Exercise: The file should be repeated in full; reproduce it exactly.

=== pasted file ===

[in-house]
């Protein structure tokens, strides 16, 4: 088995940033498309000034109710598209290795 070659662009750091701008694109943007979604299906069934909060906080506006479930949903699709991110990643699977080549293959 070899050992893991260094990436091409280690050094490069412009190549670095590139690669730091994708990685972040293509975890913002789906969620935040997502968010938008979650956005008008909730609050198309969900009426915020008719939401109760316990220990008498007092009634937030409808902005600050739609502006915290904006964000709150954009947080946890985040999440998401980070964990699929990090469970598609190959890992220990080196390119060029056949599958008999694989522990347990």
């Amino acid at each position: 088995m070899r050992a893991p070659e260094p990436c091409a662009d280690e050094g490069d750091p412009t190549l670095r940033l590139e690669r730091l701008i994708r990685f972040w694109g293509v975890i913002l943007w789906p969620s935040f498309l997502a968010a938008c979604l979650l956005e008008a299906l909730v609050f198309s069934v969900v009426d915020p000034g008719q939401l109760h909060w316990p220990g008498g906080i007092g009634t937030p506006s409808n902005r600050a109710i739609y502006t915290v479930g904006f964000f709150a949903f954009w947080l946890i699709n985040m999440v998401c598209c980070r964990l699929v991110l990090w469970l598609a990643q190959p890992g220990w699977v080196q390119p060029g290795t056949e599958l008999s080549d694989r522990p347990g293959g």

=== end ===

[in-house]
């Protein structure tokens, strides 16, 4: 088995940033498309000034109710598209290795 070659662009750091701008694109943007979604299906069934909060906080506006479930949903699709991110990643699977080549293959 070899050992893991260094990436091409280690050094490069412009190549670095590139690669730091994708990685972040293509975890913002789906969620935040997502968010938008979650956005008008909730609050198309969900009426915020008719939401109760316990220990008498007092009634937030409808902005600050739609502006915290904006964000709150954009947080946890985040999440998401980070964990699929990090469970598609190959890992220990080196390119060029056949599958008999694989522990347990």
């Amino acid at each position: 088995m070899r050992a893991p070659e260094p990436c091409a662009d280690e050094g490069d750091p412009t190549l670095r940033l590139e690669r730091l701008i994708r990685f972040w694109g293509v975890i913002l943007w789906p969620s935040f498309l997502a968010a938008c979604l979650l956005e008008a299906l909730v609050f198309s069934v969900v009426d915020p000034g008719q939401l109760h909060w316990p220990g008498g906080i007092g009634t937030p506006s409808n902005r600050a109710i739609y502006t915290v479930g904006f964000f709150a949903f954009w947080l946890i699709n985040m999440v998401c598209c980070r964990l699929v991110l990090w469970l598609a990643q190959p890992g220990w699977v080196q390119p060029g290795t056949e599958l008999s080549d694989r522990p347990g293959g």